“A First Century Exclusive” by Rachael Flanagan, Fiat Ventures

Third Sunday in Ordinary Time

Have you ever noticed how in certain shows like “The Office” or “Parks and Rec,” the actors sometimes break the fourth wall by looking directly into the camera? Maybe there was a wacky side character going on and on about something like “I think I’ve gained mind-reading abilities through this foil hat that I’ve started wearing…” and the moment they leave, the other character looks directly at the audience, wide-eyed, to hilariously share a reaction like, “whoa – that was crazy – don’t you agree?”

It’s always really intriguing when the fourth wall is broken, when TV characters for a moment acknowledge that people are watching them on a show, or when actors on stage start talking to the audience. This Sunday, we hear the very beginning of the Gospel according to St. Luke, and it breaks the “4th wall” when the basically author introduces himself and explains for a moment why and for whom he is writing the Gospel. It is historically agreed upon that author, Luke, was a well-educated man who was a doctor by day, writer by night. He was commissioned by a man called “Theophilus” some 40 years after Jesus’ crucifixion to write everything down – the things the early Christians had been experiencing and the actual eye witness accounts of the people who directly saw Jesus after he resurrected from the dead. Theophilus must have been a man of some kind of wealth, who was like “Luke, I’ve heard a lot about this Jesus guy—a lot of strange things like walking on water, multiplying bread, coming back to life after he was dead. You’re an educated fellow who likes the facts – can you do a little bit of digging for me and see what you come up with?” It seems that Theophilus wanted to know an account of the full story, as best as possible, from a reputable scholar – not just Joe-Shmoe from the gym.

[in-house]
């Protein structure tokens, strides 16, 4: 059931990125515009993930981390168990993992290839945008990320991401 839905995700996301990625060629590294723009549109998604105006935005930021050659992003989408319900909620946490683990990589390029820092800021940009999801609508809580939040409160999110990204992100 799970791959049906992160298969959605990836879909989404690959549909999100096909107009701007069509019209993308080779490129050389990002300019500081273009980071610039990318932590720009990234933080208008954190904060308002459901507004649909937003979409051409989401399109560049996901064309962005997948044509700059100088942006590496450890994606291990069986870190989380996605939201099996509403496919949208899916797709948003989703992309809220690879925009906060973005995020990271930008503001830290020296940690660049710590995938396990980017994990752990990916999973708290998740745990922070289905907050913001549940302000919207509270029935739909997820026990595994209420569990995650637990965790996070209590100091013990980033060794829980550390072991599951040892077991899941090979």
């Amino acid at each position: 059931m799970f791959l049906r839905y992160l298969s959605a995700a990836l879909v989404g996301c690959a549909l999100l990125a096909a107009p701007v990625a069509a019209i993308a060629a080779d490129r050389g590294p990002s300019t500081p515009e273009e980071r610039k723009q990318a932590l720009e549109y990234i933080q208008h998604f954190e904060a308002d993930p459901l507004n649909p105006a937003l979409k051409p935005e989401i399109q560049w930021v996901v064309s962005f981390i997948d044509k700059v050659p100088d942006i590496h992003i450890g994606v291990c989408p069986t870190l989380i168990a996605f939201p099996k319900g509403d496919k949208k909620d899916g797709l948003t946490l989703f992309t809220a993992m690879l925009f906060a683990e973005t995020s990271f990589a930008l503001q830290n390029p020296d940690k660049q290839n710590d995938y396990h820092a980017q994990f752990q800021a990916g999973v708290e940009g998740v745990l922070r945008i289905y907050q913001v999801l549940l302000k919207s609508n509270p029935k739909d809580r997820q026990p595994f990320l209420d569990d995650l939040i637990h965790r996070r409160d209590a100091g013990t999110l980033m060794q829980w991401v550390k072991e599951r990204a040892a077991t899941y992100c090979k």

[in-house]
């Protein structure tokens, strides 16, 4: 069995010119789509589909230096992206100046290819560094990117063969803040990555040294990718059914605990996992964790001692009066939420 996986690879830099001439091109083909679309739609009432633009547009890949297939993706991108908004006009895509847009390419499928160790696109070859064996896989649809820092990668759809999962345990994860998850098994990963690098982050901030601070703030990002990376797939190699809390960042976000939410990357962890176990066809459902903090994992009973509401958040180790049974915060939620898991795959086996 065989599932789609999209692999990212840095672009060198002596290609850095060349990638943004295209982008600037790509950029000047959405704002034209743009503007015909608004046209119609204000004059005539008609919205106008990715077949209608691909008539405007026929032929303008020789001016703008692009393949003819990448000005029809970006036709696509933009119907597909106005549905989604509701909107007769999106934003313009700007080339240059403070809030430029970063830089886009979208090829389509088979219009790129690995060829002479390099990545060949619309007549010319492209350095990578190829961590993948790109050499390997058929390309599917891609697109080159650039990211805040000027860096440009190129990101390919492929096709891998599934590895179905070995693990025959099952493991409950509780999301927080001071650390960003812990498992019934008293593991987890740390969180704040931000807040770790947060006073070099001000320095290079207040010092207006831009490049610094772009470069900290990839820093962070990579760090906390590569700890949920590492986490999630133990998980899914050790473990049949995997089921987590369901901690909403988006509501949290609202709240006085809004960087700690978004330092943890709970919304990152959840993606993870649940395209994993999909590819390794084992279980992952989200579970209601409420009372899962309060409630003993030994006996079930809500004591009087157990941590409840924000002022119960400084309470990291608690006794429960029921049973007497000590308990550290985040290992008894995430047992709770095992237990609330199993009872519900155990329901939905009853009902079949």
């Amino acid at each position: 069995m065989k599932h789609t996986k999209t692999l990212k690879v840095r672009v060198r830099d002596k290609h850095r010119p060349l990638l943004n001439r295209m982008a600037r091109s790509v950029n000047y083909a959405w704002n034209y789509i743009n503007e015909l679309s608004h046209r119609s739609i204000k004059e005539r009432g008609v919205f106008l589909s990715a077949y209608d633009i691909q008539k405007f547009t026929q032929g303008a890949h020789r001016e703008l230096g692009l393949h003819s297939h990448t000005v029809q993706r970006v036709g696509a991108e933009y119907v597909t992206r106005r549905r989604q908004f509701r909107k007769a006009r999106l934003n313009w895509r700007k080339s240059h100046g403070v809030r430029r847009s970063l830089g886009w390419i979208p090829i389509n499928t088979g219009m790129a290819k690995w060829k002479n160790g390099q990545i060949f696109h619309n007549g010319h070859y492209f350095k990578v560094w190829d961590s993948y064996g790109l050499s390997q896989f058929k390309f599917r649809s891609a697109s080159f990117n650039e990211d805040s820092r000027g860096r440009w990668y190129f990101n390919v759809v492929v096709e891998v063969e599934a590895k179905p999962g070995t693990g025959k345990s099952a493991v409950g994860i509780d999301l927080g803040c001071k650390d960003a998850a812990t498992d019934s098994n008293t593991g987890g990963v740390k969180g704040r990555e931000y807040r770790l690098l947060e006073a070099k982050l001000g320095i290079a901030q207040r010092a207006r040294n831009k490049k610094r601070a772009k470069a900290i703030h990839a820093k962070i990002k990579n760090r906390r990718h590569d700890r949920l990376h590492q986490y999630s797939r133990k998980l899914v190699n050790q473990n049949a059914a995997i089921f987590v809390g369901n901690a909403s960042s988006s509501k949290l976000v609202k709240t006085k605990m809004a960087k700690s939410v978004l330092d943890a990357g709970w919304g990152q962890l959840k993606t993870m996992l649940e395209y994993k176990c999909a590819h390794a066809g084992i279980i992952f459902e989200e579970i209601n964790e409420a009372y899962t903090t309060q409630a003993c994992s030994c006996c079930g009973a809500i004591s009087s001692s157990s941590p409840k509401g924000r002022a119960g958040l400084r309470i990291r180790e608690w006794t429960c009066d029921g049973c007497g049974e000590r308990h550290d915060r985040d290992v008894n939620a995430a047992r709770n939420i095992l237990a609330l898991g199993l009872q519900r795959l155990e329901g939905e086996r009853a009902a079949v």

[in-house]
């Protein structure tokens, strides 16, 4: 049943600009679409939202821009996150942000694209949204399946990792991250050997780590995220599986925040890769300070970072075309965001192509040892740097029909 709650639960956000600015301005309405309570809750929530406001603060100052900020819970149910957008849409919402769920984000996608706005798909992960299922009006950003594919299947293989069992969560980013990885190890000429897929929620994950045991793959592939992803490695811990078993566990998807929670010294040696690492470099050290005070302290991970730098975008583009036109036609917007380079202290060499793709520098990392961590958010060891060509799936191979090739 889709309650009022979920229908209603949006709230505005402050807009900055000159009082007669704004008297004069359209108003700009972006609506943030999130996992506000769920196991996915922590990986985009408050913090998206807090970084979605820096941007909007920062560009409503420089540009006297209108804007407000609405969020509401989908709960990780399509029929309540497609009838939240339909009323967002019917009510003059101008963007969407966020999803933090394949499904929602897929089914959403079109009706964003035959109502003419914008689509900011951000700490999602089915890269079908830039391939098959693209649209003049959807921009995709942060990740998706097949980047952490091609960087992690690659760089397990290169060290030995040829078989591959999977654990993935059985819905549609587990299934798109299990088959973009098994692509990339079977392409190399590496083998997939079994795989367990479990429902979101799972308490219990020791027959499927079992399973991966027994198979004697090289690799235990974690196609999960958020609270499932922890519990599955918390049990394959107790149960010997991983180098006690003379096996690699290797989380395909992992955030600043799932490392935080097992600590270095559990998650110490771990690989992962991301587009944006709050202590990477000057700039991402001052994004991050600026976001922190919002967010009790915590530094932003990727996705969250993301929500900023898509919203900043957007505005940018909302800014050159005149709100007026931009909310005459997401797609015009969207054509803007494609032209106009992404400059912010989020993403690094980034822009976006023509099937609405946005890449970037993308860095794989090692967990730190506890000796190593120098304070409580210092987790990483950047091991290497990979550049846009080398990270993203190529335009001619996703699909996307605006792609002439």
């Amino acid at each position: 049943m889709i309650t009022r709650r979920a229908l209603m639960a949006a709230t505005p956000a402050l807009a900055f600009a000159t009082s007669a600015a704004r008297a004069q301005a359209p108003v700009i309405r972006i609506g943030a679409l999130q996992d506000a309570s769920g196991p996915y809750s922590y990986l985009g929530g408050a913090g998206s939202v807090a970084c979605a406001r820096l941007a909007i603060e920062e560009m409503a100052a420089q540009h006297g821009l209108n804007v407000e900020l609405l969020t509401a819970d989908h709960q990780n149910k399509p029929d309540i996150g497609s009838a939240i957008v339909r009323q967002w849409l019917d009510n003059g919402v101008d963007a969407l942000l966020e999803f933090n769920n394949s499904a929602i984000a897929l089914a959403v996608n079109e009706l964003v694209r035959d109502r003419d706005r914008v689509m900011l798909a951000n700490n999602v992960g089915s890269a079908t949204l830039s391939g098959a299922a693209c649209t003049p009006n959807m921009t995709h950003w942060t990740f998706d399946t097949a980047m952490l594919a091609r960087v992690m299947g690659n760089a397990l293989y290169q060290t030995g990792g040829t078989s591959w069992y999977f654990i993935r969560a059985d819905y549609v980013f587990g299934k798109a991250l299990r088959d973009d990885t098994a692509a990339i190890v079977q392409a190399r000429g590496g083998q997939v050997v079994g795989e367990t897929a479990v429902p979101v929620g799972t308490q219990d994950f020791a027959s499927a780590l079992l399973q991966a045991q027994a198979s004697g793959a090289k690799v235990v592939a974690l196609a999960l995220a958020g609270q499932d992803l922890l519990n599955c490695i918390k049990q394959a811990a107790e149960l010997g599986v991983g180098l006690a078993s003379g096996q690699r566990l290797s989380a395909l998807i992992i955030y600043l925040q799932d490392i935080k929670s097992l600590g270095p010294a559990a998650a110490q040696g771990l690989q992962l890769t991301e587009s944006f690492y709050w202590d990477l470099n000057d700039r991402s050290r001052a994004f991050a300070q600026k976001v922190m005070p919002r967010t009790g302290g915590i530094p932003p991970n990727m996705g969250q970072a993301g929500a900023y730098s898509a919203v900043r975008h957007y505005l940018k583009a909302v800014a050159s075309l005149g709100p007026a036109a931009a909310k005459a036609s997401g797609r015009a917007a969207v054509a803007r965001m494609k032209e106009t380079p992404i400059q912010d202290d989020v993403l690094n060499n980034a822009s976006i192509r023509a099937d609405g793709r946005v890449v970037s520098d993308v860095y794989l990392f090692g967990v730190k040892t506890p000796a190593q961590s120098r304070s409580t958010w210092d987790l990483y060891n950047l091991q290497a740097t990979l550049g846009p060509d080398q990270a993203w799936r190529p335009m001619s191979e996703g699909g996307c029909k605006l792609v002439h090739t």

Right at the beginning, Luke says “I’m not the first person to write this stuff down, but I’m a pretty qualified guy who’s done a lot of research and this is what I’ve discovered.”  Luke was a first-century version of an investigative journalist. He sought out St. Paul (who was imprisoned and condemned to death by the Romans), pulled some serious strings to get a bunch of exclusive interviews from the prison cell, and as a result was able to write the Gospel of Luke and the sequel explaining what happened next – in the Acts of the Apostles. Luke’s account of the Gospel has some details the others do not have. We get a little bit more dirt on the disciples of Jesus; Luke reveals more of their human flaws and highlights the idea of mercy and forgiveness. We hear some accounts of female disciples that weren’t covered in the other Gospels. Luke also wrote for a wider audience – for those who weren’t originally in the Jewish or Christian “club,” so to speak, and explains all of the amazing things he has found to be true about Jesus, and invites everyone to become a disciple, no matter their background.

I like to imagine Luke taking a moment before he launches into the narrative to share a moment of eye contact with us, his audience, as if to say “whoa – this is crazy, don’t you agree? But the craziest part is, it’s all true.”

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